Zindel Segal, PhD, is Distinguished Professor of Psychology in Mood Disorders at the University of Toronto – Scarborough and a Senior Scientist in the Campbell Family Research Institute at the Centre for Addiction and Mental Health. Dr. Segal has studied and published widely on psychological treatments for depression for more than 30 years, especially the nature of psychological prophylaxis for this recurrent and disabling disorder. His early work helped to characterize psychological markers of relapse vulnerability in affective disorder, and provided the empirical rationale for offering training in mindfulness mediation to recurrently depressed patients in recovery. An author of over 10 books and 130 scientific publications, his recent NIMH funded study on mindfulness meditation and antidepressant medication was published in the Archives of General Psychiatry and Dr. Segal’s latest publication The Mindful Way Through Depression, is a patient guide for achieving mood balance in everyday life.

Ronald D. Siegel, PsyD, is an Assistant Clinical Professor of Psychology at Harvard Medical School, and maintains a private clinical practice in Lincoln, Massachusetts. Dr. Siegel is coauthor of Back Sense: A Revolutionary Approach to Halting the Cycle of Chronic Back Pain; coeditor of Mindfulness and Psychotherapy, Sitting Together; and author of The Mindfulness solution: Everyday Practices for Everyday Problems.
Website: www.Mindfulness-Solution.com

Janet L. Surrey, PhD, is a clinical psychologist and a Founding Scholar of the Jean Baker Miller Training Institute at the Stone Center, Wellesley College. She is on the faculty of the the Andover-Newton Theological School. Dr. Surrey has been consulting and teaching Relational-Cultural Theory nationally and internationally for over 20 years, and has been working to synthesize Buddhist and relational psychology. She has co-authored or co-edited a number of books, including Women’s Growth in Connection (Guilford Press), Women’s Growth in Diversity, Mothering Against the Odds: Diverse Voices of Contemporary Mothers (Guilford Press), We Have to Talk: Healing Dialogues Between Women and Men (Basic Books) and Bill W. and Dr. Bob: The Story of the Founding of Alcoholics Anonymous (Samuel French).

Dr. Dennis Tirch is the Director of The Center for Mindfulness and Compassion Focused Therapy, and serves as the Associate Director of the American Institute for Cognitive Therapy and in New York.  Dr. Tirch teaches at Weill-Cornell Medical Center. He is the several books, chapters and articles, including The Compassionate Mind Approach to Overcoming Anxiety. Dr. Tirch is a founding President of the New York City Chapter of the Association for Contextual Behavioral Science (ACBS) and serves as the president of ACBS’s Compassion Focused Special Interest Group.  Dr. Tirch is a fellow of the Academy of Cognitive Therapy, and an Associate Editor of the Journal of Contextual Behavioral Science.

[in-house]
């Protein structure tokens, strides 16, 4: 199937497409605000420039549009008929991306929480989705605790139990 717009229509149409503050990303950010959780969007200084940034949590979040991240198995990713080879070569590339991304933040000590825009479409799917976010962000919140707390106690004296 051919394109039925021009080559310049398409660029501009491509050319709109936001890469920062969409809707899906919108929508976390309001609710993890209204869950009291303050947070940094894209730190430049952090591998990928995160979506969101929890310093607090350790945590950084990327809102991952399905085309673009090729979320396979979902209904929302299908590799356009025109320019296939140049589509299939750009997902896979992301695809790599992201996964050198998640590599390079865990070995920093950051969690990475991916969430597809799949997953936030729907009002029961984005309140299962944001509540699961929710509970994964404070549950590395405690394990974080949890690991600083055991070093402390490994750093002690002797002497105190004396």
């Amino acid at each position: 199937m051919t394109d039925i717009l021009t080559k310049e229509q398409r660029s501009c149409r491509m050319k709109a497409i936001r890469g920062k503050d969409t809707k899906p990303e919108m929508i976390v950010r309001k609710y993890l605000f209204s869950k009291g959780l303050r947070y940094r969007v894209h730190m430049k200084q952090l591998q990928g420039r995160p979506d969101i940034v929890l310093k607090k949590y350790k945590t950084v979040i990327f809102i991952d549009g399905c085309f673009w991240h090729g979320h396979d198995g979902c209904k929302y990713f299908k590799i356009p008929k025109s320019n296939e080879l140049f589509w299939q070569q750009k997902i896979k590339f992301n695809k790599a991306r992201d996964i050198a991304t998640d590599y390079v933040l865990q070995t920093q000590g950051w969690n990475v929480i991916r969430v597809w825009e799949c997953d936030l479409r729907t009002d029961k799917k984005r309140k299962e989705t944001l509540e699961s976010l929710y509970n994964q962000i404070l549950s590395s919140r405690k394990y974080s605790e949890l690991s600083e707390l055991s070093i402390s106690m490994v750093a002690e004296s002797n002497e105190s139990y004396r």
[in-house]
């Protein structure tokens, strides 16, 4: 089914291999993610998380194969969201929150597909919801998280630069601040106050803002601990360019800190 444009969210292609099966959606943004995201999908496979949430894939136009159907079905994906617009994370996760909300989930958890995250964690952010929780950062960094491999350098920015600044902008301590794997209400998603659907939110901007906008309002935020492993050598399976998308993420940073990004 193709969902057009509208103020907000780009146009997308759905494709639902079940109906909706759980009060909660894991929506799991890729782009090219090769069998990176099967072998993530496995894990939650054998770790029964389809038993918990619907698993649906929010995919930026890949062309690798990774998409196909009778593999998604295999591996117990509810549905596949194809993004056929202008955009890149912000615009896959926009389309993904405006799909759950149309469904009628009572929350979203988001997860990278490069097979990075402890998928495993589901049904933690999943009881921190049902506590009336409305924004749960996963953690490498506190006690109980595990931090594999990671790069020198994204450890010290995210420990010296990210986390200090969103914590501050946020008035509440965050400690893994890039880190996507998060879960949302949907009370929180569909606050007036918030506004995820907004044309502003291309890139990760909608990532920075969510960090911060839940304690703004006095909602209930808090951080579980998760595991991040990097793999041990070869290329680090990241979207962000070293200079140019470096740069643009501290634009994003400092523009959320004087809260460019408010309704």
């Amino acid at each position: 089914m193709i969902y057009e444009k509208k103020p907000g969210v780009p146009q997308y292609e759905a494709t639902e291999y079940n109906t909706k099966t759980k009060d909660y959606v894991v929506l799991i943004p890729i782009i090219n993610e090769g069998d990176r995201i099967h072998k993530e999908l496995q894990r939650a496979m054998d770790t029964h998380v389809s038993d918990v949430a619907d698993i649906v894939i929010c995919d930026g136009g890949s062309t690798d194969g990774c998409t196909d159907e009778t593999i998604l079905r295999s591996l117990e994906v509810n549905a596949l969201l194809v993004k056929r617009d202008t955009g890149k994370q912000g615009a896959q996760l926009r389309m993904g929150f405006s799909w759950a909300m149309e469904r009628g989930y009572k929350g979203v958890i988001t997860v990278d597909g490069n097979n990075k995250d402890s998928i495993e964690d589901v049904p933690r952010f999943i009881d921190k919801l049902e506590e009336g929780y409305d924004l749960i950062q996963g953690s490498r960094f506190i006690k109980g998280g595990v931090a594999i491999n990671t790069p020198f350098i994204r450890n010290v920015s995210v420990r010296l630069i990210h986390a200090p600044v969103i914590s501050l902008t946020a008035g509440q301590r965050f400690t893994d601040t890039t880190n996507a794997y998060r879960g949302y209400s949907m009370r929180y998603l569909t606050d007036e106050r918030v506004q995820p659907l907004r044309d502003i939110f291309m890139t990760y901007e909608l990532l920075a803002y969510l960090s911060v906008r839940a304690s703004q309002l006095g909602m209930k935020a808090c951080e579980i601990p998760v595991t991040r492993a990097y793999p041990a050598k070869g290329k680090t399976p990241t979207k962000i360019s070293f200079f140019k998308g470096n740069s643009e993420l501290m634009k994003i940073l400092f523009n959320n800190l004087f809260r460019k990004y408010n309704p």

Chris Willard

Christopher Willard, PsyD, is a psychologist and educational consultant based in Boston specializing in mindfulness with young people.  He has been practicing meditation for nearly 20 years, and leading workshops internationally on the topic of mindfulness with young people. He currently serves on the board of directors at the Institute for Meditation and Psychotherapy, and is the president of the Mindfulness in Education Network. He has presented at TEDx conferences and his thoughts have appeared in the New York Times, The Washington Post, mindful.org, and elsewhere. He is the author of Child’s Mind (2010) Growing Up Mindful (2016) Raising Resilience (2017) and three other books. He teaches at Harvard Medical School.

Willoughby Britton, Ph.D. is a an Assistant Professor of Psychiatry and Human Behavior at Brown University Medical School, and the Director of Brown’s Clinical and Affective Neuroscience Laboratory. Her clinical neuroscience research investigates the effects of contemplative practices on the brain and body in the treatment of mood disorders, trauma and other emotional disturbances. She is especially interested in practice-specific effects, and moderators of treatment outcome, or in other words “Which practices are best or worst suited for which types of people or conditions and why”.   She recently completed “The Varieties of Contemplative Experience” study which investigates the full range of experiences that can arise in the context of contemplative practices, including experiences that could be considered difficult, challenging or adverse. As a clinician, she has been trained as an instructor in Mindfulness-Based Stress Reduction (MBSR) and Mindfulness-based Cognitive Therapy (MBCT), and has taught mindfulness to both clinical and non-clinical populations. She now specializes in helping meditators who are experiencing meditation-related difficulties, and providing meditation safety trainings to providers and organizations.